The proposed combination of EADS and BAE Systems could lead to a fully ‘commercial’ company, based on information as we understand it. By ‘commercial’ company, we mean one that is largely free of government interference.
As we understand it, the management structure of the new company would be devoid of government requirements to rotate between French and German executives every five years. (We hope this understanding is correct.) We also understand that the Board of Directors would be free of government representatives. (We hope this is true, too. But maybe not. Another link.) There is no disputing that the current government shareholdings of the French and indirectly the Germans will be diluted. This is certainly a good thing. We don’t like government ownership, though the US bleating over government ownership of EADS and Airbus has, in our view, been overstated.
What will a new structure mean for government launch aid, a practice that drives US politicians and Boeing batty? We suspect this practice will still be available in the future as long as jobs are tied to the program. We don’t like launch aid, nor do we like any corporate welfare, but let’s face it: culturally, Europe simply takes a different view on this than does the United States. Whereas corporate welfare is plentiful in the US in the form of tax breaks, land deals, fee waivers and the like–all of which is available to Airbus as well in Europe and in the US–launch aid is simply something that is foreign to the thinking in the US.
(We won’t get into the topic of defense-style and NASA aid to Boeing; it’s not our intent to re-litigate the WTO rulings in this brief post.)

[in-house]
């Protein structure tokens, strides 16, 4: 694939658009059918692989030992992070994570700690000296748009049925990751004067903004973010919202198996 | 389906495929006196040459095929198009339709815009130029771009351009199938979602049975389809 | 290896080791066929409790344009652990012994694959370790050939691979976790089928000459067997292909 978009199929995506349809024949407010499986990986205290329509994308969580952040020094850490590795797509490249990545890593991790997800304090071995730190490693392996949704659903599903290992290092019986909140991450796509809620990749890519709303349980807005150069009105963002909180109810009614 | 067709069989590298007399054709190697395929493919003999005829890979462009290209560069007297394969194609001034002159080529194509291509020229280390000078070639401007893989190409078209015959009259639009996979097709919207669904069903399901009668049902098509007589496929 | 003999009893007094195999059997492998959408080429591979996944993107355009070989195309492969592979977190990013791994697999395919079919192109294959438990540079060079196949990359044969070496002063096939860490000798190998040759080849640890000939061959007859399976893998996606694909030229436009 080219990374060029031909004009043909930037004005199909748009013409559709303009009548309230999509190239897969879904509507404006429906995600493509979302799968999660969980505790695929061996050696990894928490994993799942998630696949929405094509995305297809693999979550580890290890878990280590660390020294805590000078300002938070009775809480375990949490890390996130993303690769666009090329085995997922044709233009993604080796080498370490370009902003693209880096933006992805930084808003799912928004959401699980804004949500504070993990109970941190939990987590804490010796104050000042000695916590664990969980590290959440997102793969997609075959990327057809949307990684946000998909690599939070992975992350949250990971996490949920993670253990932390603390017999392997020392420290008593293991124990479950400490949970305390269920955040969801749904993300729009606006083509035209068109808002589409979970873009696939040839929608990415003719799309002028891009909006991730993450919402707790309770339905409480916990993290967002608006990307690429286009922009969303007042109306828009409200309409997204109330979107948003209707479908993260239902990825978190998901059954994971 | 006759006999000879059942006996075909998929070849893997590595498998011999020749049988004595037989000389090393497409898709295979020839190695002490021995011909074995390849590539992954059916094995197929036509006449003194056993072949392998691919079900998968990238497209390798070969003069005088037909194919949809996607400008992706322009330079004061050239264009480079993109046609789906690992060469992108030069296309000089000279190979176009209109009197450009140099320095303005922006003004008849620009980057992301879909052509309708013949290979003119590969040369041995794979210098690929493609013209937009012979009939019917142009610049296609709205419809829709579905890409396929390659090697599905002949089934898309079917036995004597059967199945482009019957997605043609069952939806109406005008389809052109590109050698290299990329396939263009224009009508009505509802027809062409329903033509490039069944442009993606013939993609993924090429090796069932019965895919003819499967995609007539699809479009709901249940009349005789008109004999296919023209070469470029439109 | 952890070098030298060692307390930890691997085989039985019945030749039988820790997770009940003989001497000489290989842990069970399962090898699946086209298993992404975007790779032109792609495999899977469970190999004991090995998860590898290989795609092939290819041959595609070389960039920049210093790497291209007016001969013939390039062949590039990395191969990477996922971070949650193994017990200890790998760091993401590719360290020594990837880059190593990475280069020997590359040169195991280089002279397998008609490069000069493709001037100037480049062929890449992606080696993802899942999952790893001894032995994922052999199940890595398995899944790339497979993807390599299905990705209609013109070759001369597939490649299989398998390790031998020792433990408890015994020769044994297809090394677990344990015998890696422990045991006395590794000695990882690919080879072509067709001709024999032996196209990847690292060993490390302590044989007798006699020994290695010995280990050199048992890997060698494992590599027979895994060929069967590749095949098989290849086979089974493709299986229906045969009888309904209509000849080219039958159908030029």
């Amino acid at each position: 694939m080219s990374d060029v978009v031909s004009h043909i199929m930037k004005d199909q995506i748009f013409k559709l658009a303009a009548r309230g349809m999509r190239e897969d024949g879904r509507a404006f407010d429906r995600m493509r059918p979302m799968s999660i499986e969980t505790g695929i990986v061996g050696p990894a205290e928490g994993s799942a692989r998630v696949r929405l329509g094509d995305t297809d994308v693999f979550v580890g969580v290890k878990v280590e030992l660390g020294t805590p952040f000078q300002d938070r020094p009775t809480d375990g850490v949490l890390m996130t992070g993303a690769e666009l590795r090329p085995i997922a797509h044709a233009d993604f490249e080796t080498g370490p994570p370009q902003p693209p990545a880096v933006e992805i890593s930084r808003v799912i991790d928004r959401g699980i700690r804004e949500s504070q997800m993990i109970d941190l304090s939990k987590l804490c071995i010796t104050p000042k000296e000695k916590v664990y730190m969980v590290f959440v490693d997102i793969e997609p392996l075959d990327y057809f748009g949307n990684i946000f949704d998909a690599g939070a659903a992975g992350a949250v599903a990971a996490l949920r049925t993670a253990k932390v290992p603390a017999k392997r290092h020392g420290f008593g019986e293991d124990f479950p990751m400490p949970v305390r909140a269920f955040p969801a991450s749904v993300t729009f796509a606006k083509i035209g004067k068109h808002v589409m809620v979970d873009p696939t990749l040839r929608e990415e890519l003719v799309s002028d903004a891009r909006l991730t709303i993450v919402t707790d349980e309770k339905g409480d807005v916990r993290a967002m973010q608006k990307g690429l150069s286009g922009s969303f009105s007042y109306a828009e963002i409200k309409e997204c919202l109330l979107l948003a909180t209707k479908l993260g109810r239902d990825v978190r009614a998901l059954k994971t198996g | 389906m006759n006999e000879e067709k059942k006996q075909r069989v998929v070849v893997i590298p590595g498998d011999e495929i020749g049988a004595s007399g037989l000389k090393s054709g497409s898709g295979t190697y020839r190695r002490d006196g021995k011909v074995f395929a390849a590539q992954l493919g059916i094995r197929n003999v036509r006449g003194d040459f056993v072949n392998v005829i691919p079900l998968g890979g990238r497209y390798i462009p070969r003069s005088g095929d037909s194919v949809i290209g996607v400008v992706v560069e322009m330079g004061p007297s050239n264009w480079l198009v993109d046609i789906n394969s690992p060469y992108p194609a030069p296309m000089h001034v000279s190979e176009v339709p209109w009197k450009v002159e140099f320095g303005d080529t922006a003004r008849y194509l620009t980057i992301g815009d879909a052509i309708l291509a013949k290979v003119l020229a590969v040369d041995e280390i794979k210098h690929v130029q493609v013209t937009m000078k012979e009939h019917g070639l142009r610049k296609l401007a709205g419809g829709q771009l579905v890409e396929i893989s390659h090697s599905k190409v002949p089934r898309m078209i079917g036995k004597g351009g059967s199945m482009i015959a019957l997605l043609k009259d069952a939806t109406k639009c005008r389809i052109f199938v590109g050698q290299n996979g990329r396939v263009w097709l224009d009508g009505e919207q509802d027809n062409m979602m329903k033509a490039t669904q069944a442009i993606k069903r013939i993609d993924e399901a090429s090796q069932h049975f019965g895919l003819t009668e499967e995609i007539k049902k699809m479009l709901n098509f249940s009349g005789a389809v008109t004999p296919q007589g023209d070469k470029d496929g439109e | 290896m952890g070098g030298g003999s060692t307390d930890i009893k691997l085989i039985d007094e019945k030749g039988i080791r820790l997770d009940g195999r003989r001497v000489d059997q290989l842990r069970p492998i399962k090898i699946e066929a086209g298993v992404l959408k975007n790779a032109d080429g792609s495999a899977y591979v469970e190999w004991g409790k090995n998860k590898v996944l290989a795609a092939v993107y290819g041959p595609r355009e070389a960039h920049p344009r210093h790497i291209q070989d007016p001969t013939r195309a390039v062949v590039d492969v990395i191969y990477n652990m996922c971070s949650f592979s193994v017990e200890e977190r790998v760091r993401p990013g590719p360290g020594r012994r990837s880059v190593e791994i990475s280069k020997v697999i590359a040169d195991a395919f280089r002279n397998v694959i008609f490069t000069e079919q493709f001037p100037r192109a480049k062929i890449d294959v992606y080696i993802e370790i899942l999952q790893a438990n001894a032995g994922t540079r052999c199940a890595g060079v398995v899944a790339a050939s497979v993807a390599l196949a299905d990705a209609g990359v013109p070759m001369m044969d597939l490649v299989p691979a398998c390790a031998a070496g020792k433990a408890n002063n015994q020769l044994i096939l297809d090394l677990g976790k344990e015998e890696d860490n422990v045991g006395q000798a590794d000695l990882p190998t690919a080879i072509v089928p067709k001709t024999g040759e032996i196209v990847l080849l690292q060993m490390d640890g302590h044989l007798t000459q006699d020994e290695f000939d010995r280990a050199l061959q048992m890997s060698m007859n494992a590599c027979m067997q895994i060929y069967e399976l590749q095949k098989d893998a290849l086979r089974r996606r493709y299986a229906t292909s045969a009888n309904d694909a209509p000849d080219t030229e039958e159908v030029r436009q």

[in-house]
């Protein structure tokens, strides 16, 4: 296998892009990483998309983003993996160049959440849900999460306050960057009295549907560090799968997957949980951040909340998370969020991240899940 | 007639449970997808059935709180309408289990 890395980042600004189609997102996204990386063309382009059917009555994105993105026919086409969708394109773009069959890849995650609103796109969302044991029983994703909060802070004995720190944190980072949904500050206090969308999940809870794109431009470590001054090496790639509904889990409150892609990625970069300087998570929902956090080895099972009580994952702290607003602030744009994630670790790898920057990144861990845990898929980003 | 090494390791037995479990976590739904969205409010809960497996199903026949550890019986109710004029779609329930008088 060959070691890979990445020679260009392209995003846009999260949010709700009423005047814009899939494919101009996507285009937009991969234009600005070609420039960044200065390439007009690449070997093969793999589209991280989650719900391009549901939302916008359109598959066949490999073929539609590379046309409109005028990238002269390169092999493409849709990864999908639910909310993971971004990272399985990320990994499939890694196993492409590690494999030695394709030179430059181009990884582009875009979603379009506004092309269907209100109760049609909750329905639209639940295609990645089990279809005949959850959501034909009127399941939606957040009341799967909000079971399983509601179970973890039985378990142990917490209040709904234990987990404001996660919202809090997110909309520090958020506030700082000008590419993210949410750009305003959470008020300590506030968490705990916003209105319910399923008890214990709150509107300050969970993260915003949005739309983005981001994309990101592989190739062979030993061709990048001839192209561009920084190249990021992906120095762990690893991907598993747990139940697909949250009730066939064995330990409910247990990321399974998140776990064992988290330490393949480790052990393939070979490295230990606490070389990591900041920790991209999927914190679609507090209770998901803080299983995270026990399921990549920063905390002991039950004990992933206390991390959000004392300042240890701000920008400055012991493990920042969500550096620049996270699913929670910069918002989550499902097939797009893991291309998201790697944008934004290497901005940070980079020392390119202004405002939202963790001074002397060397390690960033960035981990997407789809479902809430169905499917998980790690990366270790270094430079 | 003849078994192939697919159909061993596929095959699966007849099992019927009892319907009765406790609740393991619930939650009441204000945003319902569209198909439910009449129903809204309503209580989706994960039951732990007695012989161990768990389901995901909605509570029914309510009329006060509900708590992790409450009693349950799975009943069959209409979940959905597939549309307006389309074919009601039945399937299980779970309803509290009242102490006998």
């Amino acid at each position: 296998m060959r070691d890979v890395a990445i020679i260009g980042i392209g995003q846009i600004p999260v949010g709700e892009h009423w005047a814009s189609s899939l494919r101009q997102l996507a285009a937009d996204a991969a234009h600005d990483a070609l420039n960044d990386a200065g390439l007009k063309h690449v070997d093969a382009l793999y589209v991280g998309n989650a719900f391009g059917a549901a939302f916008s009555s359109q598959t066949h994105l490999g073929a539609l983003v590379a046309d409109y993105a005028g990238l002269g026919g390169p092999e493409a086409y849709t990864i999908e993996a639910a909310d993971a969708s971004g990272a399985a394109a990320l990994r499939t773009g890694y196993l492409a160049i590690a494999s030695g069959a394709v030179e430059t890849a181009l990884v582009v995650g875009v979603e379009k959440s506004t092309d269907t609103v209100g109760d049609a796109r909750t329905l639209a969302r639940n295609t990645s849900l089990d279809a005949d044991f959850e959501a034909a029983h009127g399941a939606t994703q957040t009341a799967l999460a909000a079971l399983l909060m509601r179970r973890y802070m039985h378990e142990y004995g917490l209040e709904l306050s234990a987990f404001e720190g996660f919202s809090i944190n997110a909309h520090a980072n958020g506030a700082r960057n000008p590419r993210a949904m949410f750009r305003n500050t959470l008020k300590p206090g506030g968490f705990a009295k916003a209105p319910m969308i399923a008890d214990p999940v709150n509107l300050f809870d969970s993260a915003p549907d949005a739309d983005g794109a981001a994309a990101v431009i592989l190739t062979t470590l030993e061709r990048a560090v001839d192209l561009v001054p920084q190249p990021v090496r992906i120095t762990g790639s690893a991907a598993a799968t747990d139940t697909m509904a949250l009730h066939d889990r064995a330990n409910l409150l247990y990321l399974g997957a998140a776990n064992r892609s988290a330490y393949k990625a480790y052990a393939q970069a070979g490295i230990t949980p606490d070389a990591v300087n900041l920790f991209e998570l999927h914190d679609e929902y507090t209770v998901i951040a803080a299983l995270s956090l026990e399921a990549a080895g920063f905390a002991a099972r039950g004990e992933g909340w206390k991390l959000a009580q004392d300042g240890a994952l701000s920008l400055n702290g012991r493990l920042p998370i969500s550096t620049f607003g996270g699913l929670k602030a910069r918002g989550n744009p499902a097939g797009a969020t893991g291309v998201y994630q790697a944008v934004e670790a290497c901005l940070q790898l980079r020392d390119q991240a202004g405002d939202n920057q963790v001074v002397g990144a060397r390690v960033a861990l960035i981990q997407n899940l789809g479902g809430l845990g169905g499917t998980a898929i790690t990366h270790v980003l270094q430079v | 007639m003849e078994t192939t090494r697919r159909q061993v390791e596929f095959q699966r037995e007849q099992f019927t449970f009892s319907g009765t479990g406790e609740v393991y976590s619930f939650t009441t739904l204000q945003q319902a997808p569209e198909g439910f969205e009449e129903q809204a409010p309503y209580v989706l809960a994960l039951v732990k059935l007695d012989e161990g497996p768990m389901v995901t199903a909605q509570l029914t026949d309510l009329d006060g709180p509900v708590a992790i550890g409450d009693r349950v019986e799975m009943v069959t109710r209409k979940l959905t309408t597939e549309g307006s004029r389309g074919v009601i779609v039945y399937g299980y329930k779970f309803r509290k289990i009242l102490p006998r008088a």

Launch aid is now required to be on commercial terms, rather than at below-market rates, so in principal what’s the problem?
The problem is that the governments become a source of cash available to Airbus in capital markets that might otherwise be restricted. Boeing certainly doesn’t have this resource available to it. On principal, we don’t feel Airbus should either. But we also recognize that the political and social culture in Europe is far different than that of the United States, and it’s pretty arrogant of the US to attempt to impose its culture elsewhere.
More to the point, the US is also incredibly hypocritical. The Chinese and the Russians–and even the Japanese–are subsidizing their new airplane programs, the COMAC C919, the Irkut MS-21 and the Mitsubishi MRJ, with direct government aid. The US remains silent about these unfair practices. (Of course, Boeing outsources a lot of work to China and Russia and it has a partnership of cooperation with Mitsubishi, as well have benefiting from government largess to the Japanese Heavies in the 787 program.)
Regardless, we hope the EADS-BAE merger goes through and government influences are eliminated.
What does the merger mean for EADS and Airbus and the competition with Boeing?
EADS and BAE are largely in defense segments that are different to each other and to Boeing. The combination will diversify EADS’ reliance on Airbus for revenues, cash flow, profits (and losses). EADS also is thrust into a major contractor to the US defense establishment rather than being a bit player. For BAE, which once owned 20% of Airbus, selling this stake to EADS in 2006, re-diversification into civil aerospace comes at a time when defense budgets in the US and Europe are under pressure.
For Boeing, the move doesn’t mean much–today. But five or 10 years from now, when the KC-Y USAF tanker competition begins, EADS will be far better positioned to argue it is a major US employer and contributor to the US economy than it was in the KC-X bidding. And if our understanding of the management and board structure is correct, EADS will also be able to argue that government influence is minimal at best.